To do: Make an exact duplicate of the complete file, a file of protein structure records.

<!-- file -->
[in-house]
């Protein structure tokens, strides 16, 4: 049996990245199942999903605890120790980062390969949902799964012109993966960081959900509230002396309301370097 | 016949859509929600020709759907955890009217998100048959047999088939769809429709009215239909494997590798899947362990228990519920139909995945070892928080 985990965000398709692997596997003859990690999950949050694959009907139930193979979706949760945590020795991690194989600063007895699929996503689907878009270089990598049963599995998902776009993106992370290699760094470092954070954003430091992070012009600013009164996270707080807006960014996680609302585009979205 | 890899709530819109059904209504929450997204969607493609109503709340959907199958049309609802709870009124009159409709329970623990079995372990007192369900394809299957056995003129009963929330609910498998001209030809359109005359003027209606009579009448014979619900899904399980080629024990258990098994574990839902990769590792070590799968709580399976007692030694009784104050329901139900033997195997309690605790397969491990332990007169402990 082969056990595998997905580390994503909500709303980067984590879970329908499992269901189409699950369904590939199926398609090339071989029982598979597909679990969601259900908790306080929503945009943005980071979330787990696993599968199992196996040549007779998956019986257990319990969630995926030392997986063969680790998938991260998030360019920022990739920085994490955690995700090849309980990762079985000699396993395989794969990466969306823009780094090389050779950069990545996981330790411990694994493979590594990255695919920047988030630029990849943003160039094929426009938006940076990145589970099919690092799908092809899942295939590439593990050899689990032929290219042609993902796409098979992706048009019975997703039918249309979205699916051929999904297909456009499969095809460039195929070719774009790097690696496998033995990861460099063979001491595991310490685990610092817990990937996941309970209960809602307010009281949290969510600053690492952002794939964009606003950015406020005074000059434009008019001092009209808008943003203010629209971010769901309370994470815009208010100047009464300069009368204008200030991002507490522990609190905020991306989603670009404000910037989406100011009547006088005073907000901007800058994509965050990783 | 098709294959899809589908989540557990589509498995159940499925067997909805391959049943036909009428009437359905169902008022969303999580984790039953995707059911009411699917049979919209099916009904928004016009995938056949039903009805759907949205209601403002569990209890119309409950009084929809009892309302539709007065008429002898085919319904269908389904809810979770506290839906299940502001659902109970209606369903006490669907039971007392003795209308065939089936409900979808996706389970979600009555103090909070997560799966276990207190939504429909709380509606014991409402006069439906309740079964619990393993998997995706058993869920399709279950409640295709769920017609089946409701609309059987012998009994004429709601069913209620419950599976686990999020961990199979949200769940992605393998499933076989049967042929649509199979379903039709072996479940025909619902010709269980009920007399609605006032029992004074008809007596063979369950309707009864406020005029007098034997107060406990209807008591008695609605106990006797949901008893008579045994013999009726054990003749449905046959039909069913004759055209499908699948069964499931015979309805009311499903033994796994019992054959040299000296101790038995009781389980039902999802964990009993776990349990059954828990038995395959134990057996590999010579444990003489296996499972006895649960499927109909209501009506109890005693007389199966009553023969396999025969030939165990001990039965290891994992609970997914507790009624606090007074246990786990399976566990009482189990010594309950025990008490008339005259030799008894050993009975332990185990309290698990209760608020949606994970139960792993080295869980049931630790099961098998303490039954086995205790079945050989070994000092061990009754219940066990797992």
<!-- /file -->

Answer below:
[in-house]
């Protein structure tokens, strides 16, 4: 049996990245199942999903605890120790980062390969949902799964012109993966960081959900509230002396309301370097 | 016949859509929600020709759907955890009217998100048959047999088939769809429709009215239909494997590798899947362990228990519920139909995945070892928080 985990965000398709692997596997003859990690999950949050694959009907139930193979979706949760945590020795991690194989600063007895699929996503689907878009270089990598049963599995998902776009993106992370290699760094470092954070954003430091992070012009600013009164996270707080807006960014996680609302585009979205 | 890899709530819109059904209504929450997204969607493609109503709340959907199958049309609802709870009124009159409709329970623990079995372990007192369900394809299957056995003129009963929330609910498998001209030809359109005359003027209606009579009448014979619900899904399980080629024990258990098994574990839902990769590792070590799968709580399976007692030694009784104050329901139900033997195997309690605790397969491990332990007169402990 082969056990595998997905580390994503909500709303980067984590879970329908499992269901189409699950369904590939199926398609090339071989029982598979597909679990969601259900908790306080929503945009943005980071979330787990696993599968199992196996040549007779998956019986257990319990969630995926030392997986063969680790998938991260998030360019920022990739920085994490955690995700090849309980990762079985000699396993395989794969990466969306823009780094090389050779950069990545996981330790411990694994493979590594990255695919920047988030630029990849943003160039094929426009938006940076990145589970099919690092799908092809899942295939590439593990050899689990032929290219042609993902796409098979992706048009019975997703039918249309979205699916051929999904297909456009499969095809460039195929070719774009790097690696496998033995990861460099063979001491595991310490685990610092817990990937996941309970209960809602307010009281949290969510600053690492952002794939964009606003950015406020005074000059434009008019001092009209808008943003203010629209971010769901309370994470815009208010100047009464300069009368204008200030991002507490522990609190905020991306989603670009404000910037989406100011009547006088005073907000901007800058994509965050990783 | 098709294959899809589908989540557990589509498995159940499925067997909805391959049943036909009428009437359905169902008022969303999580984790039953995707059911009411699917049979919209099916009904928004016009995938056949039903009805759907949205209601403002569990209890119309409950009084929809009892309302539709007065008429002898085919319904269908389904809810979770506290839906299940502001659902109970209606369903006490669907039971007392003795209308065939089936409900979808996706389970979600009555103090909070997560799966276990207190939504429909709380509606014991409402006069439906309740079964619990393993998997995706058993869920399709279950409640295709769920017609089946409701609309059987012998009994004429709601069913209620419950599976686990999020961990199979949200769940992605393998499933076989049967042929649509199979379903039709072996479940025909619902010709269980009920007399609605006032029992004074008809007596063979369950309707009864406020005029007098034997107060406990209807008591008695609605106990006797949901008893008579045994013999009726054990003749449905046959039909069913004759055209499908699948069964499931015979309805009311499903033994796994019992054959040299000296101790038995009781389980039902999802964990009993776990349990059954828990038995395959134990057996590999010579444990003489296996499972006895649960499927109909209501009506109890005693007389199966009553023969396999025969030939165990001990039965290891994992609970997914507790009624606090007074246990786990399976566990009482189990010594309950025990008490008339005259030799008894050993009975332990185990309290698990209760608020949606994970139960792993080295869980049931630790099961098998303490039954086995205790079945050989070994000092061990009754219940066990797992």